In early September Dr B contacted Mr A overseas by telephone to advise him that the biopsy showed cancer. Dr B said that without the aid of anatomical models and diagrams it was difficult to convey the appropriate information. Normally after a positive biopsy he takes an hour with the patient discussing the nature of the condition and the various options for treatment. However, he did have two "reasonably long" conversations with Mr A by telephone. Dr B recalls that Mr A was already aware of robotic surgery from internet research, and he talked to Mr A about this, as well as the potential treatment options, such as external beam radiation or brachytherapy.

Dr B stated that because of Mr A's pre-existing significant urinary difficulty, considerably enlarged prostate and poor flow, he advised him that either form of radiation therapy would be less effective than surgical treatment. The options of standard open surgery and robotic-assisted laparoscopic prostatectomy were discussed. While Mr A was still away he decided to proceed and was booked in for the robotic surgery.

Dr B recalls:

"[Mr A] indicated an interest in proceeding with robotic surgery and in view of the unusual circumstances I made particular arrangements so that he would have the opportunity to have a long talk to me the day prior to surgery in my office. His appointment was booked in so that he was the last patient of the day and when he attended on the 15th of October we spent more than an hour talking over the diagnosis and discussing surgery in detail.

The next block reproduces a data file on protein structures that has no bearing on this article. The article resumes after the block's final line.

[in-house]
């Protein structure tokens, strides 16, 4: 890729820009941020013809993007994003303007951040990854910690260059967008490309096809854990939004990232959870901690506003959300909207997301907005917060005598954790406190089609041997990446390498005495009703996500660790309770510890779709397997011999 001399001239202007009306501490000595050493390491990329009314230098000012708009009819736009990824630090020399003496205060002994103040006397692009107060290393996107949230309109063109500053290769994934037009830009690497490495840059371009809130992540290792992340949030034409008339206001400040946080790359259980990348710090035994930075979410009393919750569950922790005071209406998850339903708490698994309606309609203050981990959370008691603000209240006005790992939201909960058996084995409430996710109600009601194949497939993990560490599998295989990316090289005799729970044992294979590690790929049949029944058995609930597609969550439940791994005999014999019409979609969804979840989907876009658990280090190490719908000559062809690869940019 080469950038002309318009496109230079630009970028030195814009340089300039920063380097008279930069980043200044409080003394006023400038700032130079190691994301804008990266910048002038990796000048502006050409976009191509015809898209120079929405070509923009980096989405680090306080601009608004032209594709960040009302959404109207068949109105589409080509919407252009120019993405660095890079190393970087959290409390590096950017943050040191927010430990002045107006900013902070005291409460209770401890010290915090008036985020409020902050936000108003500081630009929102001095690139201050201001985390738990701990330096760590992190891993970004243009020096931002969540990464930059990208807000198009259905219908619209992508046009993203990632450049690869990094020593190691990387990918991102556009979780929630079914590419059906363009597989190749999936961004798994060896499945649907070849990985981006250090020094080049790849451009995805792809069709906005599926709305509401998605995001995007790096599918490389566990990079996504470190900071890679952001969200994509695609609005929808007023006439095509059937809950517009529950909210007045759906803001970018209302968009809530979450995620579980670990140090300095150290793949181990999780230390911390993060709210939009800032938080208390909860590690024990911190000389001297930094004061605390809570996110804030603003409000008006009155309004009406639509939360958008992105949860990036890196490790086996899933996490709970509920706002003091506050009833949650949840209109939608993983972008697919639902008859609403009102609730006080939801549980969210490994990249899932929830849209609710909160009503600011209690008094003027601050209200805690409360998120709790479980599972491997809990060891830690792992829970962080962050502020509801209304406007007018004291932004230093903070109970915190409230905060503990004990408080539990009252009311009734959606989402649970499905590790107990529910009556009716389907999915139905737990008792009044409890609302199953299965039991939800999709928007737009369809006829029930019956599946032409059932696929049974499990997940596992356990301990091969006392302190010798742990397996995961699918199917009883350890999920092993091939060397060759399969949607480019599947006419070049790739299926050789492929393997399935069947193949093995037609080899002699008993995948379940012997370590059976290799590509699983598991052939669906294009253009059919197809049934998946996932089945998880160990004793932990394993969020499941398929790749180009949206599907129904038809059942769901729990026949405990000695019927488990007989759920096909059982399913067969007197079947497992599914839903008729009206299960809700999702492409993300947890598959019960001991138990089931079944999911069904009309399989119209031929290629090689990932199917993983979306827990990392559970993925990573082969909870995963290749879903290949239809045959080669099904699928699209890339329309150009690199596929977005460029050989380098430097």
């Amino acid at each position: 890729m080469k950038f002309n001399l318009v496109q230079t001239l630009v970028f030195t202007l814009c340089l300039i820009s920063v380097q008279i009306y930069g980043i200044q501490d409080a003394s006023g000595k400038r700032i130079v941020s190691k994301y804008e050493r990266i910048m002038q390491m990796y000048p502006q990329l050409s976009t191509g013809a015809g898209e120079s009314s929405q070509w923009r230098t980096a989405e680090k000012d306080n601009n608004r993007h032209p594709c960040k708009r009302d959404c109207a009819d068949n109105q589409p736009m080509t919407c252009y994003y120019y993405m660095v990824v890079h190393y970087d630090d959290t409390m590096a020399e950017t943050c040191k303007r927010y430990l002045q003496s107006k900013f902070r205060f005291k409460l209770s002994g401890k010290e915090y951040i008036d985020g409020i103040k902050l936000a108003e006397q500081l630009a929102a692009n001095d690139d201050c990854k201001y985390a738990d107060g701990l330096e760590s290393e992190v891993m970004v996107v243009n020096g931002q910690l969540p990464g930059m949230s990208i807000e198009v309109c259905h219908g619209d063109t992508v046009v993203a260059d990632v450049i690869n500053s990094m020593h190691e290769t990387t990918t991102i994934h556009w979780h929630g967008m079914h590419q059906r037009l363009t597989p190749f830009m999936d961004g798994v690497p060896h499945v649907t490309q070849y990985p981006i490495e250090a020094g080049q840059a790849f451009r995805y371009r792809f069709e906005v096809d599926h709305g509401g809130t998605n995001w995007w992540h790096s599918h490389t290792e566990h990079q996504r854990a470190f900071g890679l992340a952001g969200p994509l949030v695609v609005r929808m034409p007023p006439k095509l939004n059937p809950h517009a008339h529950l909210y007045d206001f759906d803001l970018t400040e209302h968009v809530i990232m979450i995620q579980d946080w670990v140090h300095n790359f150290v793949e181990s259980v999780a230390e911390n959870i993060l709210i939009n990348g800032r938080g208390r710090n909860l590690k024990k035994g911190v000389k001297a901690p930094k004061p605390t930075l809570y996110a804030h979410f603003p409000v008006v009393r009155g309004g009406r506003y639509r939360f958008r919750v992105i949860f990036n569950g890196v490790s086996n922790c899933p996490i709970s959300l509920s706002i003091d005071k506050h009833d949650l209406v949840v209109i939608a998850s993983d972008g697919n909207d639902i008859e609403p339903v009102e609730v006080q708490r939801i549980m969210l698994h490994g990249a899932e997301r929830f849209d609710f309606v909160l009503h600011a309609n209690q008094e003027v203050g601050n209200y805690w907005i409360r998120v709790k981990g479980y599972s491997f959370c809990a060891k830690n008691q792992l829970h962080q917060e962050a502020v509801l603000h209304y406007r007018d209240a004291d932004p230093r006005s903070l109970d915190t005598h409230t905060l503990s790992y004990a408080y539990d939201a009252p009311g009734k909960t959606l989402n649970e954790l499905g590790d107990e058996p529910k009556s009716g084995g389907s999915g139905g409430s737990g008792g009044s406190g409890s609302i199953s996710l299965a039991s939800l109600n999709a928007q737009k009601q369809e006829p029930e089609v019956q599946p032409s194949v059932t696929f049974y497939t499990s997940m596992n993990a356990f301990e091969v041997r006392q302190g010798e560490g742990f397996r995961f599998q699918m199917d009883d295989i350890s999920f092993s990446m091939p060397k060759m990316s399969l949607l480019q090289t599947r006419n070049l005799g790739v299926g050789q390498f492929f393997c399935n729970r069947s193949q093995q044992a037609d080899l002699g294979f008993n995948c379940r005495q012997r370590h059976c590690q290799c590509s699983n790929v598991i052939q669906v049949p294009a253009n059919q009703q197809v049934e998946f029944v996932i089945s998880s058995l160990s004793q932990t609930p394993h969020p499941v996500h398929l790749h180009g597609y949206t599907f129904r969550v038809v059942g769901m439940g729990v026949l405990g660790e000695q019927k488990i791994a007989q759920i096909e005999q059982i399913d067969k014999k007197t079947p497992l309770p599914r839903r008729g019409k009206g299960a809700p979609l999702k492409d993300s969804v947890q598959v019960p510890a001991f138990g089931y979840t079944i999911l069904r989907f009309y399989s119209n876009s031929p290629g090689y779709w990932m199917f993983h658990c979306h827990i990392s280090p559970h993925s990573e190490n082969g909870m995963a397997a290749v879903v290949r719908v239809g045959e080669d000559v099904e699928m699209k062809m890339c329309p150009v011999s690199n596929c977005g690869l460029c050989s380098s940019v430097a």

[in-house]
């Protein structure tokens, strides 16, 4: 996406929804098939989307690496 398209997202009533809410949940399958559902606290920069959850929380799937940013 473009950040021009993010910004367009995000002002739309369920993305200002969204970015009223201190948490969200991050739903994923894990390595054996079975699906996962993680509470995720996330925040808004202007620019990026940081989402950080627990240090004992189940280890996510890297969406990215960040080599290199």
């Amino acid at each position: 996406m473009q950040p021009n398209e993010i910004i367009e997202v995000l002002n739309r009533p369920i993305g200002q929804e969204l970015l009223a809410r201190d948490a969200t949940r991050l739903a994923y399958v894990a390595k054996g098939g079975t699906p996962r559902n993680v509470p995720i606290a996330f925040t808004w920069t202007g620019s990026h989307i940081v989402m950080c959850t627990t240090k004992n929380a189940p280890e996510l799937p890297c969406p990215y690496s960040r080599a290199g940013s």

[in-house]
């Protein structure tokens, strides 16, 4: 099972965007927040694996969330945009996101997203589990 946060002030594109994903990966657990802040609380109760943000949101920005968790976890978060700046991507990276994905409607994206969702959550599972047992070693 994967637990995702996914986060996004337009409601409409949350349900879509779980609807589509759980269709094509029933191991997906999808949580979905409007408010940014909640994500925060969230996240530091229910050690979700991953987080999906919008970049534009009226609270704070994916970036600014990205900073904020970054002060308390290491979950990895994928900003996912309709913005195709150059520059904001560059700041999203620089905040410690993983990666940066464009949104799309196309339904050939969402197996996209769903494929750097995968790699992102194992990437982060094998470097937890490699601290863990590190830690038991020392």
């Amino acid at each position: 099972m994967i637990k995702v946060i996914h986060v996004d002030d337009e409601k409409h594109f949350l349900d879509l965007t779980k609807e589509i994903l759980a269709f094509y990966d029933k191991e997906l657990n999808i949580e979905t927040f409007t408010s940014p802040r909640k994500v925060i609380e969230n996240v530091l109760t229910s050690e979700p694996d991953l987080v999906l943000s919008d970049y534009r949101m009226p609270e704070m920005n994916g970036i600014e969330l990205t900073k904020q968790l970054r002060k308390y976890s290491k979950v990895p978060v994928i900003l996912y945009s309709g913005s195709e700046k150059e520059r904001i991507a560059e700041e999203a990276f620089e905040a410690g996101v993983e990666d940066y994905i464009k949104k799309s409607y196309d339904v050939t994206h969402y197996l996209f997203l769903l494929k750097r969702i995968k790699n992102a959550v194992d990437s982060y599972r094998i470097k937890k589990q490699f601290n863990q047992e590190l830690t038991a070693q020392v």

Although it was not my standard practice the patient was anxious regarding the possibility of metastatic spread and I arranged staging bone scan and CT scans for his return."

Mr A arrived back in New Zealand two days prior to the surgery and had a scan on the morning of 15 October, before his appointment that afternoon with Dr B. At that consultation Dr B showed Mr A diagrams of the male reproductive organs and explained how the surgery was to be done. Dr B stated that he talked about robotic laparoscopic prostatectomy and told Mr A that it was a relatively new procedure in New Zealand and experience in it was limited. He advised HDC that his patients are given a "well balanced presentation of the relative clinical merits and disadvantages of standard open surgery versus robotic surgery including the differences in cost".

Mr A advised HDC that he was not told that robotic-assisted laparoscopic prostatectomy was a relatively new procedure in New Zealand. He said that if he had been told this it would have caused him to reconsider his options. Mr A said he elected to have the laparoscopic surgery because he had read that it was less invasive and there was better recovery. He thought laparoscopic and robotic surgeries were one and the same and was not aware that there was a difference. He "clearly remembers" being told that robotic surgery would take five to six hours[1] and is adamant that had he been aware that the procedure would take longer, he would have opted for the standard abdominal operation.

Mr A signed the consent for surgery form, for "robotic prostatectomy". The form was countersigned by Dr B. The form indicated that the complications that Dr B had explained were "infection, bleeding, general post op complications, open conversions, incontinence, rectal injury, stricture, erectile dysfunction".

Anaesthetic information